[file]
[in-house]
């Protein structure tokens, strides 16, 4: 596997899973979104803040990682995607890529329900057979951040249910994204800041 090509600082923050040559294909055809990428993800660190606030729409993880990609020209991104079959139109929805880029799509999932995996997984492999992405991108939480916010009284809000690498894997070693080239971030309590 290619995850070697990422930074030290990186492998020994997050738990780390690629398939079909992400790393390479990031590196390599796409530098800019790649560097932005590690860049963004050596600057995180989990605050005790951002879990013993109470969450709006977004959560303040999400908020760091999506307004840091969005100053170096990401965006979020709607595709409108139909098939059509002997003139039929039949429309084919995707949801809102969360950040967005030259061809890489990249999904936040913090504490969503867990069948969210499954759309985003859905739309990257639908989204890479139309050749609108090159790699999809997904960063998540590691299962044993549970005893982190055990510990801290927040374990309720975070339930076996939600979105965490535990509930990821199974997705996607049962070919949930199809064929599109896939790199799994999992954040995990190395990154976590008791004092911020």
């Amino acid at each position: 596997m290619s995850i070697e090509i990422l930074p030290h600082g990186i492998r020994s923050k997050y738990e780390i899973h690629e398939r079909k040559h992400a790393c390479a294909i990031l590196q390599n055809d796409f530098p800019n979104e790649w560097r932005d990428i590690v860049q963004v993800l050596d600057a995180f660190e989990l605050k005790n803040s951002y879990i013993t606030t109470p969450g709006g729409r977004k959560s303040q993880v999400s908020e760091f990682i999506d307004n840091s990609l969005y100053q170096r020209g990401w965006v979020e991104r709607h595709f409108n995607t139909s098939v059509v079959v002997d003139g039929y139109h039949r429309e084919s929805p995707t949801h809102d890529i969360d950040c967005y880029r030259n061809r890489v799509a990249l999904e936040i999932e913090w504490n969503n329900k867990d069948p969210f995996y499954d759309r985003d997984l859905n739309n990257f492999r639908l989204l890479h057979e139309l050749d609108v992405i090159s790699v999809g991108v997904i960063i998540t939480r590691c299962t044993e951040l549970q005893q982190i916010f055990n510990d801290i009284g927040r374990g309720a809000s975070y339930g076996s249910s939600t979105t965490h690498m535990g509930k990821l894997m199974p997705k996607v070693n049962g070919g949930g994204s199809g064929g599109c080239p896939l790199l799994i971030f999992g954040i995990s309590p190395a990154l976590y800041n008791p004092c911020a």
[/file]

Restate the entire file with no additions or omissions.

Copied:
[in-house]
């Protein structure tokens, strides 16, 4: 596997899973979104803040990682995607890529329900057979951040249910994204800041 090509600082923050040559294909055809990428993800660190606030729409993880990609020209991104079959139109929805880029799509999932995996997984492999992405991108939480916010009284809000690498894997070693080239971030309590 290619995850070697990422930074030290990186492998020994997050738990780390690629398939079909992400790393390479990031590196390599796409530098800019790649560097932005590690860049963004050596600057995180989990605050005790951002879990013993109470969450709006977004959560303040999400908020760091999506307004840091969005100053170096990401965006979020709607595709409108139909098939059509002997003139039929039949429309084919995707949801809102969360950040967005030259061809890489990249999904936040913090504490969503867990069948969210499954759309985003859905739309990257639908989204890479139309050749609108090159790699999809997904960063998540590691299962044993549970005893982190055990510990801290927040374990309720975070339930076996939600979105965490535990509930990821199974997705996607049962070919949930199809064929599109896939790199799994999992954040995990190395990154976590008791004092911020």
């Amino acid at each position: 596997m290619s995850i070697e090509i990422l930074p030290h600082g990186i492998r020994s923050k997050y738990e780390i899973h690629e398939r079909k040559h992400a790393c390479a294909i990031l590196q390599n055809d796409f530098p800019n979104e790649w560097r932005d990428i590690v860049q963004v993800l050596d600057a995180f660190e989990l605050k005790n803040s951002y879990i013993t606030t109470p969450g709006g729409r977004k959560s303040q993880v999400s908020e760091f990682i999506d307004n840091s990609l969005y100053q170096r020209g990401w965006v979020e991104r709607h595709f409108n995607t139909s098939v059509v079959v002997d003139g039929y139109h039949r429309e084919s929805p995707t949801h809102d890529i969360d950040c967005y880029r030259n061809r890489v799509a990249l999904e936040i999932e913090w504490n969503n329900k867990d069948p969210f995996y499954d759309r985003d997984l859905n739309n990257f492999r639908l989204l890479h057979e139309l050749d609108v992405i090159s790699v999809g991108v997904i960063i998540t939480r590691c299962t044993e951040l549970q005893q982190i916010f055990n510990d801290i009284g927040r374990g309720a809000s975070y339930g076996s249910s939600t979105t965490h690498m535990g509930k990821l894997m199974p997705k996607v070693n049962g070919g949930g994204s199809g064929g599109c080239p896939l790199l799994i971030f999992g954040i995990s309590p190395a990154l976590y800041n008791p004092c911020a």